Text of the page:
Primavera tells the story of a stunning artistic adventure spanning over six of the most creative decades about French Art Décoratifs.

In 1912, the department store “Au Printemps” in Paris is the first of its kind to give itself an original art creation studio. The purpose of this art studio is to develop modern Arts Décoratifs and to facilitate their diffusion.

Conceived by René Guilleré, founder of the Société des Artistes Décorateurs and Pierre Laguionie, the young and dynamic manager of the department store ” Au Printemps “, the project is called Primavera (“Spring” in Italian) a name which cleverly echoes the department store’s own name, “Spring” in French.

As soon as WWI comes to its awaited end, Primavera rapidly grows up. The ideas behind this art creation studio are to have ensembles of hand-crafted furniture and art objects produced by traditional workshops, to promote young artists. Its purposes are to introduce art into interiors by making affordable to everyone useful or decorative objects, both beautiful, modern and of good quality.

Creators are appointed, a pottery is bought in Touraine-France to ensure part of the production, other art workshops’ collaboration is asked in various fields such as glass work and ceramics…Soon an original production is born.

The immediate success of Primavera prompts other parisian department stores to found their own art creation studio. Big names are recruited : Paul Follot creates Pomone for “Au Bon Marché“, while Maurice Duchêne takes the head of La Maîtrise for “Les Galeries Lafayette” and “Les Magasins du Louvre” hire Kohlmann for their Studium.

MRP Adventures: And the question is…

Posted By on November 9, 2010

What can postcolonial criticism do for literary steampunk?

I’ve been working on narrowing down exactly what I want to do for my MRP. Coming off’s Steampunk Fortnight and seeing these wonderful posts by Nisi, Amal, and Ay-Leen (and seeing them being cited in relevant places), and reading further commentary from Jeff Vandermeer (who, bless him, has been working really hard to showcase what I think really is the best of steampunk thus far), I really do think applying a postcolonialist approach to what’s currently out under the steampunk banner in the form of literary criticism is totally in order to tease out the difference between progressive, interrogative narratives that really reflect the anxieties and aspirations of our time and old-skool skiffy.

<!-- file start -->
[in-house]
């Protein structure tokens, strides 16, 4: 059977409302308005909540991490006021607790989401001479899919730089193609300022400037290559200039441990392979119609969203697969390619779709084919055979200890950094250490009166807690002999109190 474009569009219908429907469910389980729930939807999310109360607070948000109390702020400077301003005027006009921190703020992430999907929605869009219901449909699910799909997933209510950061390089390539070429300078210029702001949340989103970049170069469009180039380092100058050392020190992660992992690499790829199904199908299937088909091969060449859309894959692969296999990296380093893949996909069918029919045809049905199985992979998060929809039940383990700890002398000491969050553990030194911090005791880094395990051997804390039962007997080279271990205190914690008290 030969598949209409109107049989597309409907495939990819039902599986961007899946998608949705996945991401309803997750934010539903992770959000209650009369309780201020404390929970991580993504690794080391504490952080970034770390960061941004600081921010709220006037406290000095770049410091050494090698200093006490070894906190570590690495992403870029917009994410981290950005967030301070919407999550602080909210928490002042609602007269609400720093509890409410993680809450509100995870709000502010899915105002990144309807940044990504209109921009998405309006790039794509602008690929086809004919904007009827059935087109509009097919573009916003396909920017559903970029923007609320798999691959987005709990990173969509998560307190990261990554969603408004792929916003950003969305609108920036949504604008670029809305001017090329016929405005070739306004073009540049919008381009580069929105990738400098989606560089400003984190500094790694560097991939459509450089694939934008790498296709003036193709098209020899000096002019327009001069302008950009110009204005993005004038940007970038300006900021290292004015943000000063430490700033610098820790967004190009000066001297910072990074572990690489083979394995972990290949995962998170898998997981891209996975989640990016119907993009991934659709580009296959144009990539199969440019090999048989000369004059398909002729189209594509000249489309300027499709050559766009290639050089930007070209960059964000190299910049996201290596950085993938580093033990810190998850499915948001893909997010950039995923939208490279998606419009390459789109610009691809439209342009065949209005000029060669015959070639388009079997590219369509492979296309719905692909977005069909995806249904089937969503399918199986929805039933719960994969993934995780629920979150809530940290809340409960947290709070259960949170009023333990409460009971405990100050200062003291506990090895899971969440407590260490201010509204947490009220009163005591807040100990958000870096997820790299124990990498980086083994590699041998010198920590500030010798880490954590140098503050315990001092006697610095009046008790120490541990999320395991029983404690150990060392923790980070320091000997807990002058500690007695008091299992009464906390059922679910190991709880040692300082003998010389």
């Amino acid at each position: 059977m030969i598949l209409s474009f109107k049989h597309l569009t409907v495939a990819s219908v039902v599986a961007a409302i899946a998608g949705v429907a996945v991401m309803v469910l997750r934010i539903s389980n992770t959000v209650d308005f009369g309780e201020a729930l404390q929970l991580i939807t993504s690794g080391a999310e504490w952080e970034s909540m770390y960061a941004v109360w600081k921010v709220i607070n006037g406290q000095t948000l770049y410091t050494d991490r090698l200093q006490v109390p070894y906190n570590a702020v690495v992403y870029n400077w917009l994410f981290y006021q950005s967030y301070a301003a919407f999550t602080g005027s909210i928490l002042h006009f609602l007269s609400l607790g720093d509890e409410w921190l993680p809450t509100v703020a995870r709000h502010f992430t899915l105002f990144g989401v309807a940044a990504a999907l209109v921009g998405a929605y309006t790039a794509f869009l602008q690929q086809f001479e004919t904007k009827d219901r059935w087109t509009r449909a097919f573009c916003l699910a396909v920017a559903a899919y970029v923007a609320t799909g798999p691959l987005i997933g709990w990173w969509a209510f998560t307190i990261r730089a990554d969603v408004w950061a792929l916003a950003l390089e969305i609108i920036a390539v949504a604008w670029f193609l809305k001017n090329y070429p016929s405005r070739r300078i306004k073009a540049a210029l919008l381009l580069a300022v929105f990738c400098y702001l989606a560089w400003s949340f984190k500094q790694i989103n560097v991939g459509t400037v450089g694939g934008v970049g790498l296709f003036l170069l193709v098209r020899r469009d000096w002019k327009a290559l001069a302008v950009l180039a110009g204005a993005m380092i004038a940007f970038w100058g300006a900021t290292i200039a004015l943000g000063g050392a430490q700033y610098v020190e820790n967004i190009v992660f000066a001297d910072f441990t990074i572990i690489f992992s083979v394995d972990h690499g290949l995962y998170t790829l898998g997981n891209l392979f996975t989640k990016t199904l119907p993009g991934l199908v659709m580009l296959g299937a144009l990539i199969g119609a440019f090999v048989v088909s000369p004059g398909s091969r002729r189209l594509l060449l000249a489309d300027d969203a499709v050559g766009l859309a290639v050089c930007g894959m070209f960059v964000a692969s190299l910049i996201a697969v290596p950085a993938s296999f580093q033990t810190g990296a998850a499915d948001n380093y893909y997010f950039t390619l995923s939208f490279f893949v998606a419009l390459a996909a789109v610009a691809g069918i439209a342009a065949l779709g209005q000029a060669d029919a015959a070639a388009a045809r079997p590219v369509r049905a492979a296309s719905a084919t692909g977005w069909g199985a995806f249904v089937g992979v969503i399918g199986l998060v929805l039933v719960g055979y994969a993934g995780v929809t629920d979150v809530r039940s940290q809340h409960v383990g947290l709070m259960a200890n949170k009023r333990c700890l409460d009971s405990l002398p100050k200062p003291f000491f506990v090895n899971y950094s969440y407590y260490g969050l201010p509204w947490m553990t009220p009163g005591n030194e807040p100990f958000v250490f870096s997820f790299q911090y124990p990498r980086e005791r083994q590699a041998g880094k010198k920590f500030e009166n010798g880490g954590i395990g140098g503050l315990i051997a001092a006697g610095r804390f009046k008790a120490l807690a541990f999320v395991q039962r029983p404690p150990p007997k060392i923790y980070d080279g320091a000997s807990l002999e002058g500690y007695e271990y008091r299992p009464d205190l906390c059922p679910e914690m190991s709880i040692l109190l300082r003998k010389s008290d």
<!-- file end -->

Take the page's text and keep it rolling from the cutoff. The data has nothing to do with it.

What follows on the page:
So, really, basically, what I’ve been doing on this blog, but I want to map out antecedents and theorists that people can hark to when approaching literary steampunk with a critical eye. And what the results might be. 
This of course means I really need to up the ante in my reading and gather a list of primary works that would serve this purpose. 
I have a wonderful book called Unthinking Eurocentrism which I bought for a class (“Feminist and Orientalism”) that we ended up not using, and it’s a fascinating read (thanks Dr. Heffernan!). I think I quote it extensively in my section of “Colonial Chic or Stylish Subversion?” that Ay-Leen and I co-authored for Shira Tarrant. There’s a great section called “From Eurocentrism to Polycentrism” (and after that it goes on to dissect cinema narratives) which really informs a lot of my thinking. I’m also reading up on more postcolonial theory (ya’d think I’d’ve learned more of it while in undergrad) with regards to literary criticism.
What I want to know is, would postcolonial theory find steampunk lacking? Would postcolonial theory rip it apart? In a bad way, even? I’m working from the assumption that it wouldn’t, that instead, postcolonial theory can tease out sites of resistance in steampunk from which it can grow as a subgenre, adding on layers to the aesthetic. But how would it do this? What’s in the steampunk postcolonialist’s toolbelt, so to speak?
Merf. My goggles, they need polishing. 


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